Climate: Marine Species Moving to the Poles

Posted by on August 5, 2013 in Blog, Coastal Resilience | 0 comments

On the one hand, it’s yet another study illustrating the obvious impacts of climate change. On the other hand, it’s an important new global meta-analysis showing that impacts of climate change are changing marine species’ behaviors faster than might have otherwise been expected.

A three-year study, from UC Santa Barbara’s National Center for Ecological Analysis and Synthesis (NCEAS) and funded by the National Science Foundation, shows that climate is causing marine species to change their feeding, breeding, and migration timing and behaviors, and generally shifting where the species reside.

The study shows marine species moving toward the poles at a rate of some 45 miles per decade — more than 10 times faster than terrestrial species. This, even though sea surface temperatures are warming slower than surface temperatures. The study also discovered spring events in the oceans are occurring more than four days earlier. Again, nearly twice the time-shift as on land.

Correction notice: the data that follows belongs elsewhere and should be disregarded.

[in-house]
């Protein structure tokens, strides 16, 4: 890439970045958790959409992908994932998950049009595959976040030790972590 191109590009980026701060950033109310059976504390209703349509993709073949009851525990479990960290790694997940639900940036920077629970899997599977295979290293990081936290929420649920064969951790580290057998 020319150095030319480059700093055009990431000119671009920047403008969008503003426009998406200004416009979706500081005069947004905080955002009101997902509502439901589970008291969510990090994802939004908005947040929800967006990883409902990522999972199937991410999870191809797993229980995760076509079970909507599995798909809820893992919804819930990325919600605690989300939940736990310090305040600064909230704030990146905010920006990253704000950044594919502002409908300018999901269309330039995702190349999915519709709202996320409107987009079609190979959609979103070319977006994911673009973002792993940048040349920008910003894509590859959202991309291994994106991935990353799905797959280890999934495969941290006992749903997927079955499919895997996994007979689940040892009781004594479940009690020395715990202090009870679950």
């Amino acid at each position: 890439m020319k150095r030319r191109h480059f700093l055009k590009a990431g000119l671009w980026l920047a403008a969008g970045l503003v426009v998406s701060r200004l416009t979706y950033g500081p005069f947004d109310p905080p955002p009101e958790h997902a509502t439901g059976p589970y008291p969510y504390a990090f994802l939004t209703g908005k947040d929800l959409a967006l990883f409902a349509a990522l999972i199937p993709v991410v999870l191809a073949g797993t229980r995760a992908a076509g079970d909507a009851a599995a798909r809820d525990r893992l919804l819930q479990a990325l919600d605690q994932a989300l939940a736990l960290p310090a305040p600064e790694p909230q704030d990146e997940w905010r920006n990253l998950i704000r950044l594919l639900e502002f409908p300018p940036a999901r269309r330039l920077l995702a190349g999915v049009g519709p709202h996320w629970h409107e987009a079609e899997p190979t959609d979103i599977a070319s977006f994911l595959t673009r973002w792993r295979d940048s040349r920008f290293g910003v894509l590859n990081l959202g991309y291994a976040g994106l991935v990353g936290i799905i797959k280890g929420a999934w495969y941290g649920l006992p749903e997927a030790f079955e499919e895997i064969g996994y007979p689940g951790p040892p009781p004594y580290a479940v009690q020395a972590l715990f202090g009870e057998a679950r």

The study reviewed a “marine-only database of 1,735 changes in marine life from the global peer-reviewed literature. The biological changes were documented from time series, with an average length of 40 years of observation.”

The message here is that climate impacts on fisheries — and the coastal economies that depend on them — are going to be felt sooner than we think.



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